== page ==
US media is reporting how China taps private businesses to generate content on demand, draw followers, track critics, and provide other services for information campaigns on social media platforms such as Twitter and Facebook. According to a New York Times report:
December 21, 2021 Documents reviewed by The Times have revealed in stark detail how Beijing taps private businesses to generate content on demand, draw followers, track critics and provide other services for information campaigns. That operation increasingly plays out on international social media platforms like Facebook and Twitter, which the Chinese government blocks at home. The files — part of a request for bids from contractors that was posted by the police in Shanghai — offer a rare glimpse into how China works to spread propaganda and sculpt opinion on global social media, including through the use of fake accounts and through targeted campaigns against online critics of the state. The documents were taken offline after The Times contacted the Chinese government about them. The request suggested that police officials understood the need for strong engagement with the public through profiles-for-hire. The deeper engagement lends the fake personas credibility at a time when social media companies are increasingly taking down accounts that seem inauthentic or coordinated.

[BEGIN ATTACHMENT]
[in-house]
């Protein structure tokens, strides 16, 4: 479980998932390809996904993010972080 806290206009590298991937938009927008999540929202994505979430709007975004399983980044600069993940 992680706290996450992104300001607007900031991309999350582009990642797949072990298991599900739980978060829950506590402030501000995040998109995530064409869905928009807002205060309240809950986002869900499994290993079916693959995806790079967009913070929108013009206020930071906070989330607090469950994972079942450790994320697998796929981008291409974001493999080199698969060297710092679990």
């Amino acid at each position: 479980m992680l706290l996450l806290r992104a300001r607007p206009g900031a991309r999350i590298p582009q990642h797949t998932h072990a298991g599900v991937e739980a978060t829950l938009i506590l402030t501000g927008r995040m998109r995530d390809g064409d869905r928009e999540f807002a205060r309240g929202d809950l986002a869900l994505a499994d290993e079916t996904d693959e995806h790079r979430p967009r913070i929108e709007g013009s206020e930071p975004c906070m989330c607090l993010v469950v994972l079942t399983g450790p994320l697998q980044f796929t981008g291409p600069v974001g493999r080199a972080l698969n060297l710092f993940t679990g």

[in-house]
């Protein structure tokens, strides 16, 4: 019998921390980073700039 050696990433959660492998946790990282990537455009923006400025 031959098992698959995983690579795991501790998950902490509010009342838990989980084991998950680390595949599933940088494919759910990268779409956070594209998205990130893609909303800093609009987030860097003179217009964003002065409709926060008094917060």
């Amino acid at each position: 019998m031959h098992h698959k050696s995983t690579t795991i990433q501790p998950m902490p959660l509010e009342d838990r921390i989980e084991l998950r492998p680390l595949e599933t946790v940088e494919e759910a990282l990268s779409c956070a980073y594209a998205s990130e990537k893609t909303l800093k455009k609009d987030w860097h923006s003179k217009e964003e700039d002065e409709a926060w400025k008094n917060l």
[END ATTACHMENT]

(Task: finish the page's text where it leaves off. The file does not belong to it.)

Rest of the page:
Read the full investigation here.
The NYT investigation notes that as overseas Chinese propaganda campaigns have developed, they have come to rely more on visual media, with Chinese officials looking for companies to not only maintain and deploy fake accounts but to generate original video content as well.
The GIOR was among the first publications to uncover a network of inauthentic social media accounts flooding YouTube with hundreds of Chinese propaganda videos whitewashing China’s human rights violations against the Muslim Uyghur population in Xinjiang and pushing the hashtag #StopXinjiangRumors. Several months after we published our findings, the New York Times published a major investigation into the same Chinese influence operation first covered by the GIOR.